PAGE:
How a perfect storm helped fuel the growth of million-dollar sunscreen brand Solar D
Wednesday, January 11, 2017/
The team at sunscreen manufacturer Solar D chose just the right time to start chasing the licensing for a sunblock formula that still allows Vitamin D absorption.
Chief executive Matthew Collett says the company secured the global license for the formula right as customers were starting to appreciate the importance of sun protection as well the effects of vitamin D deficiency. After more than 25 years working in banking, finance and business development, Collett says he’s come to appreciate the value of good timing in business—and has gone back to the basics of planning, trust and persistence in order to grow Solar D.
At the end of 2016 the company announced a $30 million, two-year deal with KW International to distribute its products across a range of international markets, including the US, China and South Korea. The business is now looking to amp up its $1.2 million turnover over the next few years through new partnerships and a bigger product reach.
SmartCompany spoke to Collett about how his 30 years in business have shaped his approach to Solar D.
I spent 25 years working in the financial markets. I ran dealing rooms and areas for banks and financial institutions, and I guess that was my background and where I learned my business acumen.
I ended up starting up my own corporate advisory business in about 2007, which was basically where I helped companies launch—anywhere from early to mid-stage businesses. It was about how to take things to the next level.
I learned a lot doing that; you get right inside a business. The most [valuable] thing I learned out of all the businesses I helped start is that capital expenditure is the make or break for a lot of companies.
Whether you’re starting up a café of a tech business, it’s about sticking within your means. Everyone gets very excited about the future—they get the best computers, all that. Income doesn’t normally kick in for a couple of years no matter which way you look at it.
With Solar D, the whole world was just engaging with the idea of Vitamin D deficiency, and also the idea that you must stay out of the sun.
Whenever you get in a position with the perfect storm … well, I’ve learned through my 30 years in business that these opportunities don’t come around very often.
We licence the technology. We started off with the Australian licence, and the inventor in California was talking to another group about the American licence. We were making so much progress and the group he was dealing with in the US was going backwards. He spoke to us and said: “why don’t you think about asking for the world licence?”
This was about trust—and if you can’t build a relationship on trust and where both parties are happy, it’s always going to be a disaster.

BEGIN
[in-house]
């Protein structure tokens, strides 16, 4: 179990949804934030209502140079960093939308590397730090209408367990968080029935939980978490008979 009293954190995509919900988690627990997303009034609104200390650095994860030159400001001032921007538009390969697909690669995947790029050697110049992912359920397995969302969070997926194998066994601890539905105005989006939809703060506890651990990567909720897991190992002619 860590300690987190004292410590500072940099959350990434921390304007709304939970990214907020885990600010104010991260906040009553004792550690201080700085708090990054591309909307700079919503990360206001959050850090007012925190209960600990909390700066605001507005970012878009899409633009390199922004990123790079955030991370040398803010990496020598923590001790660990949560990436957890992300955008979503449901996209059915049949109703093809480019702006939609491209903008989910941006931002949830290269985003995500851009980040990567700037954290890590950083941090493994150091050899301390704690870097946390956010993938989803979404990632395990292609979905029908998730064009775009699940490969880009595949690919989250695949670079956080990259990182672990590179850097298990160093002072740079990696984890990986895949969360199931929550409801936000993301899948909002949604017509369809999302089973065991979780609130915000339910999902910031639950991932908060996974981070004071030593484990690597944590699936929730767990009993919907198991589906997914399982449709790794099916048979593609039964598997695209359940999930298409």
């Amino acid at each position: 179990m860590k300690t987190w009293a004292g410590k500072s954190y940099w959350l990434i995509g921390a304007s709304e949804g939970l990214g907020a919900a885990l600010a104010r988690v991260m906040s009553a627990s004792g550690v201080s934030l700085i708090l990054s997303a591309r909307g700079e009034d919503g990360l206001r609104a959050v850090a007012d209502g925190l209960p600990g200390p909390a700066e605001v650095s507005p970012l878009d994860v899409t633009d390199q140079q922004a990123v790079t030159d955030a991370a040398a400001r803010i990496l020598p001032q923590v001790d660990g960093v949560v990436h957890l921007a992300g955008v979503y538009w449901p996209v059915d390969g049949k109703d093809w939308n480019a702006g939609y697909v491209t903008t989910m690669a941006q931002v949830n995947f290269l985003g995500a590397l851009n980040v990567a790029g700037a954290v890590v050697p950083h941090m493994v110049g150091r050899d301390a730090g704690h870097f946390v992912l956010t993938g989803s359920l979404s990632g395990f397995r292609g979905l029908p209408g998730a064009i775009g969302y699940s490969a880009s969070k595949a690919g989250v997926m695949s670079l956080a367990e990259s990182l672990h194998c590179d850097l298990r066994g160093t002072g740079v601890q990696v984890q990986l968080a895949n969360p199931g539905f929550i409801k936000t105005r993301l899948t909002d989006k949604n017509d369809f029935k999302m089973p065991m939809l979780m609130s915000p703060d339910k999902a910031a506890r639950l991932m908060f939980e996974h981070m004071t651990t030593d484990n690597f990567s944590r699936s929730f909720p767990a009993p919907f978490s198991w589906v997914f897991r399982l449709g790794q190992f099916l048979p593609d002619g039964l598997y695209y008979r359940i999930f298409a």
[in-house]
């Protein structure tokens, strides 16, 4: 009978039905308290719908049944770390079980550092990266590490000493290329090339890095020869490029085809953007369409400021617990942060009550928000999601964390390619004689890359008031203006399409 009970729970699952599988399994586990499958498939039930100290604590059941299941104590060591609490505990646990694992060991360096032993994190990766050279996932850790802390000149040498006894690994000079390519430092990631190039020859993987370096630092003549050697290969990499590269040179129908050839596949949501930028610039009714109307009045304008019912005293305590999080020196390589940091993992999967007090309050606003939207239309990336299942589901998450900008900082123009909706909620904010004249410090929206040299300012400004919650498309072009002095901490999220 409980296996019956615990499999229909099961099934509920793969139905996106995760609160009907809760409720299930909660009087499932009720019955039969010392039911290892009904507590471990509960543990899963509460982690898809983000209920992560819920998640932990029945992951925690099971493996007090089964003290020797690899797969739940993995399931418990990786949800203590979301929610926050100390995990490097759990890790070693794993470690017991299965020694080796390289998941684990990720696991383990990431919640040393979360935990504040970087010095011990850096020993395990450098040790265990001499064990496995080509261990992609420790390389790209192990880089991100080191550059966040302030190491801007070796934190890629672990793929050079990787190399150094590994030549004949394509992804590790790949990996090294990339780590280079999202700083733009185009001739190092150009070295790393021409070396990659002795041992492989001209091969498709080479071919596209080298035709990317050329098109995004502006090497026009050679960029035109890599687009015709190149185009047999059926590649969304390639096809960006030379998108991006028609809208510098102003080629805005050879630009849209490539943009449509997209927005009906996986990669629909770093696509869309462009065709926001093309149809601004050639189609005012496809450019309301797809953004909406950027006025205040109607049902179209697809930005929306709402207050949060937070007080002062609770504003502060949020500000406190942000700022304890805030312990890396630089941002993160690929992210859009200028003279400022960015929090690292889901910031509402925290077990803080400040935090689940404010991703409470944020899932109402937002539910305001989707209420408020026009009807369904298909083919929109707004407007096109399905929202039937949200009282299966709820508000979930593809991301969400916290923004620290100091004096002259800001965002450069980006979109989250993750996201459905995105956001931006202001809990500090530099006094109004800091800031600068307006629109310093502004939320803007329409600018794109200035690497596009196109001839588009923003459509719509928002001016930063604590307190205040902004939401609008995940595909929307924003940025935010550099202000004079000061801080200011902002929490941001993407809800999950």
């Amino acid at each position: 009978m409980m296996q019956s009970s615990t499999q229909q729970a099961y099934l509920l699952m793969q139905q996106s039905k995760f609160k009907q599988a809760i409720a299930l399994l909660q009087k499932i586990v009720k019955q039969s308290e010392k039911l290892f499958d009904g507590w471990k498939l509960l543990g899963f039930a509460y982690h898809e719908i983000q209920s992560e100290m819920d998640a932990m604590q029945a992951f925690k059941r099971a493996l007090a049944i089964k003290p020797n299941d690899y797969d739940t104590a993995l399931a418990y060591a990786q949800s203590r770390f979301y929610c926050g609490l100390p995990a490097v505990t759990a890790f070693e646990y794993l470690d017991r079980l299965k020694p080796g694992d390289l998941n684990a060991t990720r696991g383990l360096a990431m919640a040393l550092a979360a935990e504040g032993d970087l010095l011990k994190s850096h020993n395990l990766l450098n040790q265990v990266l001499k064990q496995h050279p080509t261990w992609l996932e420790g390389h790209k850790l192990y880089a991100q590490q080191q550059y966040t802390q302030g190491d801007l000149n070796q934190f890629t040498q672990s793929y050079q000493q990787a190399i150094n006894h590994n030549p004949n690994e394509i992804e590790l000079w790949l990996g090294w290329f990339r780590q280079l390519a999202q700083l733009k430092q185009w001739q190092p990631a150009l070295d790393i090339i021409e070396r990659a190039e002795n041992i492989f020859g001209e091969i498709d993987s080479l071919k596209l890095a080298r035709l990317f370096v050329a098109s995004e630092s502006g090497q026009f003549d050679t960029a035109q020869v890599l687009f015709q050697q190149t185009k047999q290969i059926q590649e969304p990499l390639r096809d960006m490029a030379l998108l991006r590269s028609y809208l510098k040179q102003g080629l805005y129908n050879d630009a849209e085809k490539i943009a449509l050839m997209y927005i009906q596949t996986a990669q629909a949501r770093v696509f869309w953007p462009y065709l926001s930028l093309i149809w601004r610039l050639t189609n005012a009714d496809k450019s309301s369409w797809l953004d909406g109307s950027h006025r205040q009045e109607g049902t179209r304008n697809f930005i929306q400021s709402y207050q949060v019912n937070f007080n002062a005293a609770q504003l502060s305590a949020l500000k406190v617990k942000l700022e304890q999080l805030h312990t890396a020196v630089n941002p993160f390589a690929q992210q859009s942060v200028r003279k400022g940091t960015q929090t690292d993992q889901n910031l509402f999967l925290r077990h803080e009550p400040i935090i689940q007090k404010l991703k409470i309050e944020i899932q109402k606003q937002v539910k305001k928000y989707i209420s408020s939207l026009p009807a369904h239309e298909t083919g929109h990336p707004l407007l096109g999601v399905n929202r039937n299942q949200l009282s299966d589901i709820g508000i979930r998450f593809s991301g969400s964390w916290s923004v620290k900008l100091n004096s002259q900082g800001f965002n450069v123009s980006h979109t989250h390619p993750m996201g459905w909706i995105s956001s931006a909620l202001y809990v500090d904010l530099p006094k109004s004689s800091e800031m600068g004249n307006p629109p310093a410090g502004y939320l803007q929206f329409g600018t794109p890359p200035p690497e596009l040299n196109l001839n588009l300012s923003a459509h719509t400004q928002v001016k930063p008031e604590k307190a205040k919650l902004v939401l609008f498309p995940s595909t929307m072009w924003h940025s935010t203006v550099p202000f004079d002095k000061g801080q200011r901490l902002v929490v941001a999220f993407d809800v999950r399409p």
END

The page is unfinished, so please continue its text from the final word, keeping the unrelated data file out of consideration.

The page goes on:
We’d had the licence and had been working on Solar D for four years, and I’d been building up the business to partner with groups [before the partnership with KW International].
We’re both happy with the deal—I wouldn’t have signed it if I wasn’t happy with the terms. Now we focus on the design manufacturing, and they take over the marketing. They have 42 offices in North America and north Asia, and they know how to move product.
Because most countries view sunscreen as a therapeutic product, there’s regulation in about 90% of product ranges. A lot of countries follow the TGA/FDA approval system. We’re about to go into Europe and Brazil—they go separately, but at the moment we’re probably doing 90-95% of the regulatory approval for all those countries in one go.
It’s a headache, but it’s part of the business.
The idea is to build up the business up in two ways: we have the Solar D range, and the other side of the business is the licensing. For example, talking to businesses like Banana Boat, about licensing. We’ve got some pretty successful conversations going on.
My job is to protect the shareholders (we have 25 investors) and that’s really important. A fault I think you can have is getting too close to the business. You can be prone to make a silly decision or a hasty one.
I look at the business from a shareholders’ perspective instead of my own.
I think I’m very much about the idea that you have to go for experience when hiring. I don’t look at people that are looking for a new opportunity as much. At this stage, we can afford to do that.
The idea that the more people you employee the less you have to work couldn’t be further from the truth.
If I changed our business model and had to hire a 10-man sales team and 10-man marketing team, you lose that passion.
I think one of my greatest philosophies is that you only fail when you give up. I’ve run my business and everything I’ve done by that. You can only fail if you walk away from something, and that fact motivates you.
In small business you face some [tough] times, and if you don’t have the belly to handle the failure, it’s very difficult. The reality is it’s a 50/50 up and down game. It’s always a three to five-year turnaround—as I like calling it, the “five-year overnight success”.
It does get easier—you learn each time you do it. It’s nice to think that you can keep replicating this model.
By saying that, we may hold onto Solar D. The ambition isn’t to jump from one thing to the other, it’s more about making this a success.
I think a lot of people go into business with the view of counting the coins. If you focus on building the business rather than the money, I think you do a lot better.